‘Workers’ Day does not mean anything to me’

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MASERU — For 34-year-old Nthabiseng Lebala, Workers’ Day, which was celebrated on Monday, has lost all meaning.

As workers in Lesotho headed home following feisty celebrations on Monday, Lebala was heading home after yet another hard day’s work.

Instead of joining the day’s celebrations or resting at home, Lebala, a factory worker in the Thetsane Industrial Area, had decided to pitch up for work in a bid to earn a little more to add to her M970 monthly salary.

“I use every opportunity I get to make extra money,” Lebala, a mother of three, says.

“My salary is too little to meet the needs of my family. I have no time to rest. I take every opportunity to work overtime for more money. It is not much but I can manage to get a few things that we need.”

Lebala says it was pointless for her to “waste” her time going to the celebrations where union leaders would lie to her with empty promises.

She says she has been working in the textile factories for over seven years and judging by her previous experiences union leaders make promises they cannot fulfill.

“We have been asking the union representatives to talk to the government to negotiate better salaries for us for a very long time. We make the same plea every year but nothing has changed,” Lebala says.

“Nothing good has come out of our pleas. That’s why I am not affiliated to any union now.”

She says the government of Prime Minister Pakalitha Mosisili had given factory owners, who are mostly of Asian origin, a free rein in the textile sector.

This, she says, has led to factory owners paying local workers “starvation wages”, way below the poverty datum line.

Consumer rights groups say a family of five needs M3 000 a month to survive.

But most factory workers earn salaries that are around M850 a month.

Mosisili has since last month stepped up his campaign among factory workers, a key constituency that could tilt the electoral outcome in this month’s May 26 election.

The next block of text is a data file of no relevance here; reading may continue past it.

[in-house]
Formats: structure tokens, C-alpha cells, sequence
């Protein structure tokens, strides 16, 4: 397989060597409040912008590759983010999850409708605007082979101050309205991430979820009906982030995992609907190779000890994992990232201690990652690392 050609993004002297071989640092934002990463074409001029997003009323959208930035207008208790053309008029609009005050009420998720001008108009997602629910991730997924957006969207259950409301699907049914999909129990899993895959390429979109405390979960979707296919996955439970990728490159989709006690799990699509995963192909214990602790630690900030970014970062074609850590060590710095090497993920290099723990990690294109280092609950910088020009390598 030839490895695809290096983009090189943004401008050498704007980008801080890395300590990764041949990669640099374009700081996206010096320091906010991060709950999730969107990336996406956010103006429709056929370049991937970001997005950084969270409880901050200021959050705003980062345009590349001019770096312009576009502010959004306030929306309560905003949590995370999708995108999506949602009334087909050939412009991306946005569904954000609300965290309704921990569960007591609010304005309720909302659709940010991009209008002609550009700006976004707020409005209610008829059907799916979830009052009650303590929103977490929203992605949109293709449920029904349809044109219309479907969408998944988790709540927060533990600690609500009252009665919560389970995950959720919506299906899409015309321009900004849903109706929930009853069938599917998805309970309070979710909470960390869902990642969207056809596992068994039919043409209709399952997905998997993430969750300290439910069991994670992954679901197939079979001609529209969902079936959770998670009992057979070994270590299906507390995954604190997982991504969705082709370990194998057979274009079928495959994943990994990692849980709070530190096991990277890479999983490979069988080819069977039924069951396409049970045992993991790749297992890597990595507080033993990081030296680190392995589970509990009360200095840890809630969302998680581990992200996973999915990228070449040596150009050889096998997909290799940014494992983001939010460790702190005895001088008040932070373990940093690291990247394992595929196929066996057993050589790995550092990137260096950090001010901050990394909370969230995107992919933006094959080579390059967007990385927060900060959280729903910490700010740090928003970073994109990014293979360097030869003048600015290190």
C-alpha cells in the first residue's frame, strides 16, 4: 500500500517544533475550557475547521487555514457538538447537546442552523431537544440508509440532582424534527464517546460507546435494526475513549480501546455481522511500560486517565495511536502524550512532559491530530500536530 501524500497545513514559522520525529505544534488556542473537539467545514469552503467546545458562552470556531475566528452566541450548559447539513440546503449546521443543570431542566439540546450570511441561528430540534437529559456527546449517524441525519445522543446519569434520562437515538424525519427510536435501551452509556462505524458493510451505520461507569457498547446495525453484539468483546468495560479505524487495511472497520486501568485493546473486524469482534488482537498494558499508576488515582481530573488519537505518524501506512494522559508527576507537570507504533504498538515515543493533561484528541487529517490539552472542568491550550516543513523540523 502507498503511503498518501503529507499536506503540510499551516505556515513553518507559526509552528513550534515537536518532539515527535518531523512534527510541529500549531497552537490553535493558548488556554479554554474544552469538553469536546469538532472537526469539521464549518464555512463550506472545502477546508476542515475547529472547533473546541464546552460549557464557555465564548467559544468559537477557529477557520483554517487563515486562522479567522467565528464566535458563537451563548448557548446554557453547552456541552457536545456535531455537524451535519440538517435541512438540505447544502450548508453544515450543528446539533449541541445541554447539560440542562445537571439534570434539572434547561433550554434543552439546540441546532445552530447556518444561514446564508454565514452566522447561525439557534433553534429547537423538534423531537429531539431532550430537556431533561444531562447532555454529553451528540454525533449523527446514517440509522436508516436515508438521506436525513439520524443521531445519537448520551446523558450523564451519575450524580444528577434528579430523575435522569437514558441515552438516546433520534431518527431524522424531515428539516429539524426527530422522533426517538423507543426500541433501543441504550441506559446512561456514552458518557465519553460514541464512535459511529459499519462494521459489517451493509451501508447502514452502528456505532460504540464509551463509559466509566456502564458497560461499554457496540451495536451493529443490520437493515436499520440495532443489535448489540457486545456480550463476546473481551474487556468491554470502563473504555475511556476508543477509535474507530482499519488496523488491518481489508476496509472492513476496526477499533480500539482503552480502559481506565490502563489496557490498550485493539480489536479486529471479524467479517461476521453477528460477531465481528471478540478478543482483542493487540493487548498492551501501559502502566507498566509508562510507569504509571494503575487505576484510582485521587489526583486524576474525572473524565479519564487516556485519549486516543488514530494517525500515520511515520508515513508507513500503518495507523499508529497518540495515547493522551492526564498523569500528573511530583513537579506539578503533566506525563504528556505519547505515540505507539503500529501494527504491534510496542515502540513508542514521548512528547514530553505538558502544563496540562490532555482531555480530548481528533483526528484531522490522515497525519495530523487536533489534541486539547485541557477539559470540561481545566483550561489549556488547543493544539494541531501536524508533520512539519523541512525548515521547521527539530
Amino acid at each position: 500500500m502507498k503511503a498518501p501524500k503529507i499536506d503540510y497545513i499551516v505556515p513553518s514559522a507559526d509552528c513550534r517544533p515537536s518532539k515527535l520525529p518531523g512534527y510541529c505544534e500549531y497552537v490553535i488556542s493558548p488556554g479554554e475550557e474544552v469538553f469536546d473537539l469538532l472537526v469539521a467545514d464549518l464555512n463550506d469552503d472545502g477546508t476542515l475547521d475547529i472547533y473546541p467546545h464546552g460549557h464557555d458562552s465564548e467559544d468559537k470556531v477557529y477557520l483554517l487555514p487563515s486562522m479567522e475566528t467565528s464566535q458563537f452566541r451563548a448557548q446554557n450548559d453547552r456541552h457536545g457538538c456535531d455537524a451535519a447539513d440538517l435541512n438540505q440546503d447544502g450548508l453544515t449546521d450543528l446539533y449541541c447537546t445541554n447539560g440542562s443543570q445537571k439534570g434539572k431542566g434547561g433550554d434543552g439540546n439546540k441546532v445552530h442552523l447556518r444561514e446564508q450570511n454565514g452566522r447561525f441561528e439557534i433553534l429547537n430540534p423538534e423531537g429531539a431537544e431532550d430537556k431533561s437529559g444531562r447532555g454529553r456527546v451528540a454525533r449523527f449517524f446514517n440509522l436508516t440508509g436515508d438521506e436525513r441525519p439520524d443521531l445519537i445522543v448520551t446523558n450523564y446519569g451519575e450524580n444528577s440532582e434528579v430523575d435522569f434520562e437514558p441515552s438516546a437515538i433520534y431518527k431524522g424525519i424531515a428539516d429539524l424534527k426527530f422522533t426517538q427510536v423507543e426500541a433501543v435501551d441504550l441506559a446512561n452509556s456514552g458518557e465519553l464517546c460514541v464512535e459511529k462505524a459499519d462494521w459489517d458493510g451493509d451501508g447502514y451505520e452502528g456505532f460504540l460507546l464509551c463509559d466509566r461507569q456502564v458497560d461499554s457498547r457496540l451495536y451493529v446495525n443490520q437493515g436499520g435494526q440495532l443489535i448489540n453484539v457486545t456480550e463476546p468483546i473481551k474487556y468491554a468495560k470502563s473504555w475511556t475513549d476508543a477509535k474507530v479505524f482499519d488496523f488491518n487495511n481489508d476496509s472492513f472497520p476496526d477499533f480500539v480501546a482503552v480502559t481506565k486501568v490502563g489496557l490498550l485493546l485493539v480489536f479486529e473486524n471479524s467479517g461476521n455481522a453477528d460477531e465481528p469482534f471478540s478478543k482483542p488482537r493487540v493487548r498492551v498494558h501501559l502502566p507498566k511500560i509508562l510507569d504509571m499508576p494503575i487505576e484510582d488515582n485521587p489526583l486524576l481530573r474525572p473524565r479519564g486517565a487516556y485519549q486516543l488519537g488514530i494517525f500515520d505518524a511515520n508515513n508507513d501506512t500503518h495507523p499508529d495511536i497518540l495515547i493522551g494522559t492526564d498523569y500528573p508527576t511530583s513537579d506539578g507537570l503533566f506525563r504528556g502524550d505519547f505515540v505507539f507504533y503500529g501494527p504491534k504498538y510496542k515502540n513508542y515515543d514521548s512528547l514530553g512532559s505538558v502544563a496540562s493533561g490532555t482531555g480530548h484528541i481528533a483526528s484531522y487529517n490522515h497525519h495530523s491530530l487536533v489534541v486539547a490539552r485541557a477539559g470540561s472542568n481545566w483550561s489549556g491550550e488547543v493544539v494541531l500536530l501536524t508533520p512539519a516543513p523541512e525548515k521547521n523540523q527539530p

The premier, who heads the newly formed Democratic Congress (DC) party, visited workers in the Maseru West Industrial West Area, Maputsoe, Thetsane promising to improve their working conditions if they voted for his party.

He found few takers.

In fact, Mosisili was heckled with some workers hurling insults at him for daring to solicit their votes when he had allegedly neglected them for the past 15 years.

In Thetsane his supporters were violently attacked by opposition supporters as they gathered for a rally.

At least 10 people were injured in the clashes.

Observers say these incidents highlight the herculean task Mosisili faces in wooing textile workers.

Lebala says the campaign tactics among factory workers smacked of desperation on the part of the premier.

“He only comes to us when we can be of good to his own interests. It’s a shame that he even showed up. He and other politicians have treated us like we did not exist,” she says.

“I’m surprised that Mosisili had the guts to talk to us after ignoring us for so long.”

But it is not just the DC that is trying to woo factory workers.

Other parties such as the Lesotho Congress for Democracy and the All Basotho Convention have also promised to address the plight of factory workers if they are voted into power.

Tlholiso Chatsana, also a factory worker, says she is annoyed by political leaders who lie to them to be elected into power.

Chatsana says politicians had not had the guts to address their biggest grievances such as the ill-treatment they suffer at the hands of their employers.

“Now they come to us to ask for our votes. What good do they see in bo-‘matjale now?” she says referring to a demeaning name that they allege Mosisili used to refer to them for wrapping their waists with shawls.

“To Mosisili and other cabinet members we did not exist for the past 15 years. We were like lepers. They could not come close us.

“But now because they are hungry for power they come close to us and make silly promises. They will never get my vote,” Chatsana says.

She says Workers’ Day is meaningless to her and other factory workers.

“We have nothing to celebrate. Our government has left us to suffer at the hands of our employers. We have asked for salary increments for so long but the government has refused to intervene.”

Addressing factory workers last month, Mosisili said his DC government will ensure that workers get a living wage.

He also promised to institute a pension scheme for factory workers.

He said his government would also negotiate a three months fully paid maternity leave for factory workers.

At present factory workers complain that they are being given two or three weeks of maternity leave.

The prime minister did not explain how he would fulfill these promises.

But ’Mapheello Pitso, another factory worker, says she is not convinced by Mosisili’s promises.

“He is not the only one who promises us miracles. Where were they all these years when we asked for their help?”

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